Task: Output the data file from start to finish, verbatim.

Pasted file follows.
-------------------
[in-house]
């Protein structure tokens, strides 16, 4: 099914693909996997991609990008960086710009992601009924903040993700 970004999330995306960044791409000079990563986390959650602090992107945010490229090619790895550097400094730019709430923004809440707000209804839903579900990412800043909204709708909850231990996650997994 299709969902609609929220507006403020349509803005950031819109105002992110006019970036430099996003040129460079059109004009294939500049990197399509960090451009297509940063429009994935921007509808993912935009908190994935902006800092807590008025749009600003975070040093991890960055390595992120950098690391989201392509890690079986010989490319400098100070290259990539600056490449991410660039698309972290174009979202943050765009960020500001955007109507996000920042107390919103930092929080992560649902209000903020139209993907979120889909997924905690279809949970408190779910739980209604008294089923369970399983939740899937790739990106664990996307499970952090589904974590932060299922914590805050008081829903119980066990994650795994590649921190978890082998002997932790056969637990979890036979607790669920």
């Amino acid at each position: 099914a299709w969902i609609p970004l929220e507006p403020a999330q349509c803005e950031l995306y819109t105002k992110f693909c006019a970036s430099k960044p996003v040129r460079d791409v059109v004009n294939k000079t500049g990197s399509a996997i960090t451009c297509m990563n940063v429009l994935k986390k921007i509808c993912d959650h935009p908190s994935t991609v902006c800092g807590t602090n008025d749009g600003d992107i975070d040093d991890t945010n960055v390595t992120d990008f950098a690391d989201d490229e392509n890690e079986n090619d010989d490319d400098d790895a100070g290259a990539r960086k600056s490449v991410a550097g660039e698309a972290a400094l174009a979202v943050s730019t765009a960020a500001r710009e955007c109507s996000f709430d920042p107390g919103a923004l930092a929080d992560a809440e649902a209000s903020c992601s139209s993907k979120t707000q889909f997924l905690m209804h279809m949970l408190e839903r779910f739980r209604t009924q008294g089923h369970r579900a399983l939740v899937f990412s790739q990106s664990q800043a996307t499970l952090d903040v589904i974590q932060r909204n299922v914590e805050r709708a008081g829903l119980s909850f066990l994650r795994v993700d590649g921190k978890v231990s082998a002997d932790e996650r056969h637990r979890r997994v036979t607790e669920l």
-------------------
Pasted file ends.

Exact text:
[in-house]
């Protein structure tokens, strides 16, 4: 099914693909996997991609990008960086710009992601009924903040993700 970004999330995306960044791409000079990563986390959650602090992107945010490229090619790895550097400094730019709430923004809440707000209804839903579900990412800043909204709708909850231990996650997994 299709969902609609929220507006403020349509803005950031819109105002992110006019970036430099996003040129460079059109004009294939500049990197399509960090451009297509940063429009994935921007509808993912935009908190994935902006800092807590008025749009600003975070040093991890960055390595992120950098690391989201392509890690079986010989490319400098100070290259990539600056490449991410660039698309972290174009979202943050765009960020500001955007109507996000920042107390919103930092929080992560649902209000903020139209993907979120889909997924905690279809949970408190779910739980209604008294089923369970399983939740899937790739990106664990996307499970952090589904974590932060299922914590805050008081829903119980066990994650795994590649921190978890082998002997932790056969637990979890036979607790669920």
């Amino acid at each position: 099914a299709w969902i609609p970004l929220e507006p403020a999330q349509c803005e950031l995306y819109t105002k992110f693909c006019a970036s430099k960044p996003v040129r460079d791409v059109v004009n294939k000079t500049g990197s399509a996997i960090t451009c297509m990563n940063v429009l994935k986390k921007i509808c993912d959650h935009p908190s994935t991609v902006c800092g807590t602090n008025d749009g600003d992107i975070d040093d991890t945010n960055v390595t992120d990008f950098a690391d989201d490229e392509n890690e079986n090619d010989d490319d400098d790895a100070g290259a990539r960086k600056s490449v991410a550097g660039e698309a972290a400094l174009a979202v943050s730019t765009a960020a500001r710009e955007c109507s996000f709430d920042p107390g919103a923004l930092a929080d992560a809440e649902a209000s903020c992601s139209s993907k979120t707000q889909f997924l905690m209804h279809m949970l408190e839903r779910f739980r209604t009924q008294g089923h369970r579900a399983l939740v899937f990412s790739q990106s664990q800043a996307t499970l952090d903040v589904i974590q932060r909204n299922v914590e805050r709708a008081g829903l119980s909850f066990l994650r795994v993700d590649g921190k978890v231990s082998a002997d932790e996650r056969h637990r979890r997994v036979t607790e669920l």